Iodine is a trace element required by the thyroid gland to produce thyroxine and triiodothyronine, thyroid hormones necessary for multiple processes related to normal growth and development. Iodine deficiency has many adverse effects, collectively termed iodine deficiency disorders, including hypothyroidism, goiter, cretinism, stillbirths, and delayed psychomotor and cognitive development (Carson BL, et al, 1986; Hallowell JG, et al, 1998). The most critical period for iodine sufficiency is in utero through the first two years of life when thyroid hormones are required for normal brain development (Sieler H.G., et al, 1988). Maternal iodine deficiency and hypothyroidism have been associated with impaired cognitive and psychomotor development in the offspring (World Health Organization, 1991; Thomas R, 2004).
NHANES measured urinary iodine concentration (UIC) in a 1/3 subsample of examined participants aged 6 years and over, including pregnant women. Additionally, UIC was measured in stored urines for examined pregnant participants in the remaining 2/3 sample. Urinary iodine data was then pooled from all pregnant women in survey cycle 2009-2012 in this special dataset to facilitate analysis related to maternal iodine status.
Due to the disclosure concern, this dataset is only available through the NCHS Research Data Center (RDC).
All pregnant women aged 8-59 years examined in 2009-2012 were eligible.
Urine specimens were processed, stored, and shipped to the Division of Laboratory Sciences, National Center for Environmental Health.
Detailed instructions on specimen collection and processing can be found in the NHANES Laboratory Technologists Procedures Manual (LPM).
UIC was analyzed by inductively coupled plasma mass spectrometry, which is the gold standard method (Tanner SD, et al, 1999; Tanner SD, et al, 2002). See documentation for NHANES 2011-2012 Urinary Iodine file (UIC_G) for more information. Iodine was quantified based on the peak as a ratio of analyte to internal standard tellurium. The limit of detection, equal to 3*S/N, where S/N is the signal to noise derived from the measurement process as the concentration approaches zero, was calculated. Two concentration levels of quality controls were analyzed in each analytical batch. Reported results for accuracy and precision were compared to specifications of the quality control/quality assurance program of the Division of Laboratory Sciences, NCEH, CDC (Caudill SP, et al, 2008). Absolute assay accuracy were verified from analysis of the National Institute of Standard Technology 2670A, 2672a and 3668 Standard Reference Materials. Electrical signals resulting from the detection of the ions were processed into digital information that is used to indicate the intensity of the ions and subsequently the concentration of the element.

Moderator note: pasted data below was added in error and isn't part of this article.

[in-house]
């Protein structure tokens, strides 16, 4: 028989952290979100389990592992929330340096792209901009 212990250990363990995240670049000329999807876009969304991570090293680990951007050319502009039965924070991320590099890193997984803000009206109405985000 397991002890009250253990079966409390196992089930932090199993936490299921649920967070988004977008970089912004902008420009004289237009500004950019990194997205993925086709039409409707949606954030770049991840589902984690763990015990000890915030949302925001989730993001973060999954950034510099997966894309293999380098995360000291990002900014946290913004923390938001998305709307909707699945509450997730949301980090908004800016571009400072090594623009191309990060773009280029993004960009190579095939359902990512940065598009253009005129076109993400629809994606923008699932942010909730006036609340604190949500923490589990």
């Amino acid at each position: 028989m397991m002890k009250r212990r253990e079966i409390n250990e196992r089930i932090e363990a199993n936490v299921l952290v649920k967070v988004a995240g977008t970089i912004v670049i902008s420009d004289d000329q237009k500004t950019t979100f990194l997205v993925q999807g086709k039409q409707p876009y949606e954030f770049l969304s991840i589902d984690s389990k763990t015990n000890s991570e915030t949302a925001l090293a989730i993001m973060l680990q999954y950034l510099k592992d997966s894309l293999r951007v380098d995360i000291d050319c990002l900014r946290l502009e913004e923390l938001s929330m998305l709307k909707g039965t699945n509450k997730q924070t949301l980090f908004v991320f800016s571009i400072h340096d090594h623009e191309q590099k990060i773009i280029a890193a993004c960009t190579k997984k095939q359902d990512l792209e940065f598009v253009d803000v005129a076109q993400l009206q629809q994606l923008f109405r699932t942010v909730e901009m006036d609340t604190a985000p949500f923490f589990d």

Refer to NHANES 2011-2012 Lab Methods for Iodine & Mercury for detailed description of the laboratory method used.
The NHANES quality assurance and quality control (QA/QC) protocols meet the 1988 Clinical Laboratory Improvement Act mandates. Detailed QA/QC instructions are discussed in the NHANES LPM.
The data were reviewed. Incomplete data or improbable values were sent to the performing laboratory for confirmation.
Refer to the 2009-2010 and 2011-2012 Laboratory Data Overview for general information on NHANES laboratory data.
In 2009-2012, UIC was measured in a 1/3 subsample of examined participants aged 6 years and over, including pregnant women. Additionally, UIC was measured in stored urines from examined pregnant participants in the remaining 2/3 sample. This special dataset only includes UIC data for all pregnant women in NHANES 2009-2012 and is only available through the NCHS Research Data Center (RDC). The UIC data from the one-third sample of examined participants aged 6 years and older is available publically at the NHANES website (i.e., UIC_F and UIC_G).
The analysis of NHANES 2009-2010 and 2011-2012 laboratory data must be conducted using the appropriate survey design and demographic variables. The NHANES 2009-2010 and 2011-2012 Demographics Files contain demographic data, health indicators, and other related information collected during household interviews as well as the sample weight variables. The demographics file may be linked to the laboratory data file using the unique survey participant identifier (i.e., SEQN).
The MEC exam sample weights should be used to analyze these data. Data users need to be aware that pregnant women are not part of the sampling scheme for NHANES 2009-2012 and given the small sample size of this dataset any inference to being nationally representative should be interpreted with caution. Please refer to the NHANES Analytic Guidelines and the online NHANES Tutorial for further details on the use of sample weights and other analytic issues.
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